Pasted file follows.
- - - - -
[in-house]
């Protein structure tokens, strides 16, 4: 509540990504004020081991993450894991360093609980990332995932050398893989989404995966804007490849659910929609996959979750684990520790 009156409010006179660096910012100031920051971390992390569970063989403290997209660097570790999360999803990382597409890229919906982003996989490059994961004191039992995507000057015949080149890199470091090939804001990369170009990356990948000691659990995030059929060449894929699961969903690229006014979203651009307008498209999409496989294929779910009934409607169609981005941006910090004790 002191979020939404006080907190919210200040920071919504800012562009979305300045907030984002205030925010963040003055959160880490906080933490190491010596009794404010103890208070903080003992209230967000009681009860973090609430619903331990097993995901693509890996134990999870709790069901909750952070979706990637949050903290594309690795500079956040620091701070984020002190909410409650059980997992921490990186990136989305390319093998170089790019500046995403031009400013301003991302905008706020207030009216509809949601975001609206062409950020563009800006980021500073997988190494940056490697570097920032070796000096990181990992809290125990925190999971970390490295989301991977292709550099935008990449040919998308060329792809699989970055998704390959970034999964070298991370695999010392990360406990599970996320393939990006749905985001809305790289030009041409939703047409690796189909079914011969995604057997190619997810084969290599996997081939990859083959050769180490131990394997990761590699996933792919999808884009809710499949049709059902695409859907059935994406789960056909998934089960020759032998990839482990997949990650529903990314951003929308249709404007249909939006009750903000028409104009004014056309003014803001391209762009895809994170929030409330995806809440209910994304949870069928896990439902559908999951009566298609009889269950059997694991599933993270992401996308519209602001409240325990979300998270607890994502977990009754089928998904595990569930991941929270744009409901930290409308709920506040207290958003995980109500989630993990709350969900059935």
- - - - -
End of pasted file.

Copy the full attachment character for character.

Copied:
[in-house]
């Protein structure tokens, strides 16, 4: 509540990504004020081991993450894991360093609980990332995932050398893989989404995966804007490849659910929609996959979750684990520790 009156409010006179660096910012100031920051971390992390569970063989403290997209660097570790999360999803990382597409890229919906982003996989490059994961004191039992995507000057015949080149890199470091090939804001990369170009990356990948000691659990995030059929060449894929699961969903690229006014979203651009307008498209999409496989294929779910009934409607169609981005941006910090004790 002191979020939404006080907190919210200040920071919504800012562009979305300045907030984002205030925010963040003055959160880490906080933490190491010596009794404010103890208070903080003992209230967000009681009860973090609430619903331990097993995901693509890996134990999870709790069901909750952070979706990637949050903290594309690795500079956040620091701070984020002190909410409650059980997992921490990186990136989305390319093998170089790019500046995403031009400013301003991302905008706020207030009216509809949601975001609206062409950020563009800006980021500073997988190494940056490697570097920032070796000096990181990992809290125990925190999971970390490295989301991977292709550099935008990449040919998308060329792809699989970055998704390959970034999964070298991370695999010392990360406990599970996320393939990006749905985001809305790289030009041409939703047409690796189909079914011969995604057997190619997810084969290599996997081939990859083959050769180490131990394997990761590699996933792919999808884009809710499949049709059902695409859907059935994406789960056909998934089960020759032998990839482990997949990650529903990314951003929308249709404007249909939006009750903000028409104009004014056309003014803001391209762009895809994170929030409330995806809440209910994304949870069928896990439902559908999951009566298609009889269950059997694991599933993270992401996308519209602001409240325990979300998270607890994502977990009754089928998904595990569930991941929270744009409901930290409308709920506040207290958003995980109500989630993990709350969900059935």